Forum for Science, Industry and Business

Sponsored by:     3M 
Search our Site:

 

Artificial Life conference celebrates its 21st birthday in Winchester

17.07.2008
This year's International Conference on Artificial Life (ALIFE XI) will be held in Europe for the first time ever from 5-8 August.

The newly-formed Science and Engineering of Natural Systems (SENSe) group within the University of Southampton's School of Electronics and Computer Science (ECS) is to host the event, which will take place at the University of Winchester West Downs Campus, involving 250 participants and more paper presentations than ever before.

`This is a critical time for Artificial Life,' said Dr Seth Bullock at ECS, the conference chairman. `The field is on the verge of synthesising living cells, a feat that the Artificial Life community could only dream of when it started out in the late 80s.'

This year's conference has switched to a multi-track format, which has enabled almost 150 extra presentations. It has attracted hundreds of biologists, computer scientists, physicists, mathematicians, philosophers, social scientists and technologists from around the world, who will be hearing some of the latest research findings from areas such as artificial cells, the simulation of massive biological networks and exploiting biological phenomena such as slime moulds for computation and control.

Keynote speakers include internationally leading experts such as Professor Stuart Kauffman, author of The Origins of Order, Professor Peter Schuster, editor-in-chief of the journal Complexity, Professor Eva Jablonka, author of Evolution in Four Dimensions (with Marion Lamb), and Professor Andrew Ellington, a leading pioneer in the new science of synthetic biology.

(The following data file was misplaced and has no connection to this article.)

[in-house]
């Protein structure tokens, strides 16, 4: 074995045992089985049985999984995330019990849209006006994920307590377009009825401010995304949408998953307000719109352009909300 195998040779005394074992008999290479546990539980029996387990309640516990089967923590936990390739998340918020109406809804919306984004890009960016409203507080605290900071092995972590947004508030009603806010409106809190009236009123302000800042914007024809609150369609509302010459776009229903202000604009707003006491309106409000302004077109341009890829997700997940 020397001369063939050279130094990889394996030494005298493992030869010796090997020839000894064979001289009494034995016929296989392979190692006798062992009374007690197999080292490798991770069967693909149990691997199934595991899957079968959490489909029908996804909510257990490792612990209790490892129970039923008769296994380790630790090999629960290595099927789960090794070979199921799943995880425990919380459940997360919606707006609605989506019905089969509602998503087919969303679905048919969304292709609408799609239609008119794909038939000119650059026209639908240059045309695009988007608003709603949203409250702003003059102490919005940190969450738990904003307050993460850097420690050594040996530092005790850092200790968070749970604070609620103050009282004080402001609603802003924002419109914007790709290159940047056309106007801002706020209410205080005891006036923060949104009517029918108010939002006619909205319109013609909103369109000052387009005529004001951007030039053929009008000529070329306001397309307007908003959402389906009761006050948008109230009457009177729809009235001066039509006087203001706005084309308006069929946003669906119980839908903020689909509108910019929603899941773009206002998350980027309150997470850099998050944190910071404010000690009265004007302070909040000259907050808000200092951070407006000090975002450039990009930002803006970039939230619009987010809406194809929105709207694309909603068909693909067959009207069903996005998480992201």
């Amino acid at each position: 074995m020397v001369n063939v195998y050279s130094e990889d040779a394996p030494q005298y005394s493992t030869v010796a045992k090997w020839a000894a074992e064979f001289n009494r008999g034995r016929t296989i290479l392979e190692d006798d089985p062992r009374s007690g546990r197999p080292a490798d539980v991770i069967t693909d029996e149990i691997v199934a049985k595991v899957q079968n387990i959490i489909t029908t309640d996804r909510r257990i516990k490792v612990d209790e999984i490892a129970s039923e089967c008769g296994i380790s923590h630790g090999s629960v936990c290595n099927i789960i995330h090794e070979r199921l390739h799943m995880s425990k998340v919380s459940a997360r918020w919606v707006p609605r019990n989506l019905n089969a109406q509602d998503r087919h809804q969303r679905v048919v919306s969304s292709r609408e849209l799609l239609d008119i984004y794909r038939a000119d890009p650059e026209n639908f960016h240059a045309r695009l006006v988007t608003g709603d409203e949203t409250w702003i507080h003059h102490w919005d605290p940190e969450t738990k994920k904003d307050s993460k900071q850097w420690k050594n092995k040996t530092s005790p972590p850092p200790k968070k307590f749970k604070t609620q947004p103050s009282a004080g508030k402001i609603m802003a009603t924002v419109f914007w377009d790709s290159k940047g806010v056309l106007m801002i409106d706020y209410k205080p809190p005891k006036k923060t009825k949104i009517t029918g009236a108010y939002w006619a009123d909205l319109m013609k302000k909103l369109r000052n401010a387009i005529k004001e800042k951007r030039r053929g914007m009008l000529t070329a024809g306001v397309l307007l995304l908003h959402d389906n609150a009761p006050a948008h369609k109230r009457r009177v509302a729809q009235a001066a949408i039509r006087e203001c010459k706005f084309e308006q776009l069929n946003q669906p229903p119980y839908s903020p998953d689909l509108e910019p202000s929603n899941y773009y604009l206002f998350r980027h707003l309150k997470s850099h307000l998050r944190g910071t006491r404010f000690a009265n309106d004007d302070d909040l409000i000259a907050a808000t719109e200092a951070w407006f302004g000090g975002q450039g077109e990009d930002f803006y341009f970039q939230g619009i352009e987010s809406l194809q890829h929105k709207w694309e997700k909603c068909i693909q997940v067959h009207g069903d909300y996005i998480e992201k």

Professor Takashi Ikegami from the University of Tokyo will open the conference, speaking on work spanning self-organisation and autopoiesis in systems of birds, robots, children, flies, cells, and even oil droplets. The conference is unified by a focus on understanding the fundamental behavioural dynamics of embedded, embodied, evolving and adaptive systems.

'Alife is continuing to put new ideas into the common consciousness of scientists,' said Dr Bullock. 'It acts as a melting pot for rarefied specialist fields to come together to talk and learn from each other. This type of interdisciplinary exchange is critical to the development of scientists equipped for current challenges in understanding and managing complex adaptive systems such as ecologies, climate, the economy and the web. We at ECS are addressing this need through the development of new post-graduate training programmes and the creation of a new Chair in Biological Computing. I’m sure that hosting ALIFE XI at this stage will be a real shot in the arm for UK Alife research.'

One of the conference presentations will describe a new program for automatically identifying spam emails that is inspired by the human immune system; another uses the techniques of artificial life to model the development of consciousness as a by-product of the way that various modules of the brain needed to communicate with each other. An experiment with robots will also be described in which they self-assemble into larger, more complex forms, where the individual units assigned roles to themselves dynamically without recourse to a top-level plan or blueprint.

The world’s least expensive robots will also be demonstrated during the conference; constructed by undergraduate engineering students at the University of Southampton, the tiny robots learn from each other and work together as a swarm.

A series of press events will be hosted during ALIFE XI. Further details will be available early next week.

Helene Murphy | alfa
Further information:
http://www.soton.ac.uk

More articles from Event News: